Factors To Consider Before Getting A Japanese-themed Tattoo

Getting any kind of tattoo has a world of substance to it, because you are choosing to tell a story by embedding an illustration onto your skin forever. Often, the images or words that you choose contain a much deeper meaning than may be immediately apparent. Also, tattoos have a long and meaningful history and across a number of civilizations. One of the most interesting has got to be the history of tattoos in the land of the rising sun, Japan.

Japanese-themed tattoos are usually extensive and detailed

Japanese-themed tattoos are usually extensive and detailed

The history of tattoos in Japan goes back almost 10,000 years, and they were once a deep-seated tradition amongst the common people. They were mainly seen as a means to ward off evil spirits, or as a necessity for women who were about to get married. But as Buddhism found its way into Japan, tattoos became frowned upon and were eventually banned and seen as taboo - but that didn't mean that people stopped getting them done!

Firefighters would get them because they believed they would protect them from fires. Later, even though most people, especially those from the lower classes, would see them as signs of respect, they were still widely seen as taboo or associated with the Yakuza, the Japanese mafia. The art displayed always signifies great stories and they have certain characteristics that make them stand out, so much so that you know right away when you see a Japanese tattoo.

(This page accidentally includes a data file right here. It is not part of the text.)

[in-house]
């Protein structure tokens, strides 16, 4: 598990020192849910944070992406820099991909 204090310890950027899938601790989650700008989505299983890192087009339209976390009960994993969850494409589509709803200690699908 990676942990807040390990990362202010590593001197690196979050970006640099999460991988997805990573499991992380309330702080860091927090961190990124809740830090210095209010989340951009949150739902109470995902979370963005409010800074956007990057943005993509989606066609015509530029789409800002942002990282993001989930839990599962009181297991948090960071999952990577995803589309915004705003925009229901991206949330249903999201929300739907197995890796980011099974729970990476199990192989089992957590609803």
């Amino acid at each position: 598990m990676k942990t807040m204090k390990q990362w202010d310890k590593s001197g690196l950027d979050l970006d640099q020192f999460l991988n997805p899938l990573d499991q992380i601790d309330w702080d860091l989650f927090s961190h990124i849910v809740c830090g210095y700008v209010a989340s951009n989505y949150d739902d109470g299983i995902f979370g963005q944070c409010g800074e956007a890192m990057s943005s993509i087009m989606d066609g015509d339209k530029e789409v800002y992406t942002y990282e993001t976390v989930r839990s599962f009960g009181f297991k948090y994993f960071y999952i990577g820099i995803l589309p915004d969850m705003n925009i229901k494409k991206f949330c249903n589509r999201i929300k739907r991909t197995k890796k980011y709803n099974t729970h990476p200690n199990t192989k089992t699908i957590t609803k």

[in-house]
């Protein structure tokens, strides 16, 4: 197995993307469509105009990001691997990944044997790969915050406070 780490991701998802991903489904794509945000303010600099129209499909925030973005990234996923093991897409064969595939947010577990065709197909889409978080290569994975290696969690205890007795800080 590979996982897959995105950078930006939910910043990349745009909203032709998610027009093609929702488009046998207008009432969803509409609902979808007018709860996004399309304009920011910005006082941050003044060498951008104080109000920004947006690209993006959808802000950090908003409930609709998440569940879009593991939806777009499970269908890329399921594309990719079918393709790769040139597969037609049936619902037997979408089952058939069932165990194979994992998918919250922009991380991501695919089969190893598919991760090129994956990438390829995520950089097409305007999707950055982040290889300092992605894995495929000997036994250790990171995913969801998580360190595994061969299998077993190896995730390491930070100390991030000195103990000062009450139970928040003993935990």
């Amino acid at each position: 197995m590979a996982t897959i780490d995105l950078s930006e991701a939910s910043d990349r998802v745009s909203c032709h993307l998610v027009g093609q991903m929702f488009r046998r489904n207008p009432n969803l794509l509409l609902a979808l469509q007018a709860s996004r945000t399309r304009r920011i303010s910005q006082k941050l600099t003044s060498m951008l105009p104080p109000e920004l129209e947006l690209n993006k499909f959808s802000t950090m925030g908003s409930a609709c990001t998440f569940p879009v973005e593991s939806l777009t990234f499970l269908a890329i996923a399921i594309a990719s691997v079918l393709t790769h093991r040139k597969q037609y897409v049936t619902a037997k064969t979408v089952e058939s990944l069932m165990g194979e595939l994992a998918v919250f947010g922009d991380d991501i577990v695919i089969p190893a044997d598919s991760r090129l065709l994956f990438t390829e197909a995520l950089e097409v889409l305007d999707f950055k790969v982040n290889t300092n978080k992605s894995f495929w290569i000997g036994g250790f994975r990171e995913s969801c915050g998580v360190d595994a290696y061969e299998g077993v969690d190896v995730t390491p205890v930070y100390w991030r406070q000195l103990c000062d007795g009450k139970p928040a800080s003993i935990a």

If you're interested in getting a Japanese themed tattoo, then you need to consider a few factors before doing so. And one thing to bear in mind is that, even today in Japan, the strong association between tattoos and the Yakuza means that having a tattoo may prevent you from entering an onsen (hot spring resort), public baths or even hotels in some cases.

Find the Right Tattoo Artist

Not just anyone can give you a Japanese-themed tattoo - you want to make sure that the artist you go to is experienced, as this will very often dictate how well it is drawn and how it turns out. Do your research and ask people who already have a Japanese-themed tattoo so you can make the right choice. This is extremely important because a tattoo is forever and it is imperative that it's done by a professional who knows what they're doing and understands how Japanese tattoos are made.

Participants at a traditional Japanese festival wear their tattoos with pride

Participants at a traditional Japanese festival wear their tattoos with pride

The Size and Detail

Traditional Japanese tattoos are usually large in size, and will take up a large portion of skin, wherever on your body you choose to have it. They need to be this big because they usually entail a large amount of detail. Getting smaller ones is not out of the question, but they won't have the same impact as the traditional designs do.

Healing Takes Time